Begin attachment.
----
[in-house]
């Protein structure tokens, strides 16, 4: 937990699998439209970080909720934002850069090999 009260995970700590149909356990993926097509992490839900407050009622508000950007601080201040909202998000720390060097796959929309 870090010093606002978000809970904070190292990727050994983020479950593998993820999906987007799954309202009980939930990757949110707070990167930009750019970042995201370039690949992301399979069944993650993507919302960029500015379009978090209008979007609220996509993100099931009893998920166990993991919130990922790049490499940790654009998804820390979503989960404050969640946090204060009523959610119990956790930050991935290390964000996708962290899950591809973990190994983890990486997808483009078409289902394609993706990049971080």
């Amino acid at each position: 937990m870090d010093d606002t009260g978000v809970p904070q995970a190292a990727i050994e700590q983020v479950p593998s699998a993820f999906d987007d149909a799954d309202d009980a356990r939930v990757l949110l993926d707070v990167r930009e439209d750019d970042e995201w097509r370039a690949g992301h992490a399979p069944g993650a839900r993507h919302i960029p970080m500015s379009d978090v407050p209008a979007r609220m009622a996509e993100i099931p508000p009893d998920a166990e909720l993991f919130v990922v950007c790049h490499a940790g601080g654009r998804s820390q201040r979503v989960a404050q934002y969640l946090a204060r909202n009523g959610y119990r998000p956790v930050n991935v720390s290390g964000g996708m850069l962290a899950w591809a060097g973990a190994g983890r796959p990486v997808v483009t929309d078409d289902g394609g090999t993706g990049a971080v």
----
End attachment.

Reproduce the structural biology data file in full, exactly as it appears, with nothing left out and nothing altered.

[in-house]
């Protein structure tokens, strides 16, 4: 937990699998439209970080909720934002850069090999 009260995970700590149909356990993926097509992490839900407050009622508000950007601080201040909202998000720390060097796959929309 870090010093606002978000809970904070190292990727050994983020479950593998993820999906987007799954309202009980939930990757949110707070990167930009750019970042995201370039690949992301399979069944993650993507919302960029500015379009978090209008979007609220996509993100099931009893998920166990993991919130990922790049490499940790654009998804820390979503989960404050969640946090204060009523959610119990956790930050991935290390964000996708962290899950591809973990190994983890990486997808483009078409289902394609993706990049971080």
């Amino acid at each position: 937990m870090d010093d606002t009260g978000v809970p904070q995970a190292a990727i050994e700590q983020v479950p593998s699998a993820f999906d987007d149909a799954d309202d009980a356990r939930v990757l949110l993926d707070v990167r930009e439209d750019d970042e995201w097509r370039a690949g992301h992490a399979p069944g993650a839900r993507h919302i960029p970080m500015s379009d978090v407050p209008a979007r609220m009622a996509e993100i099931p508000p009893d998920a166990e909720l993991f919130v990922v950007c790049h490499a940790g601080g654009r998804s820390q201040r979503v989960a404050q934002y969640l946090a204060r909202n009523g959610y119990r998000p956790v930050n991935v720390s290390g964000g996708m850069l962290a899950w591809a060097g973990a190994g983890r796959p990486v997808v483009t929309d078409d289902g394609g090999t993706g990049a971080v």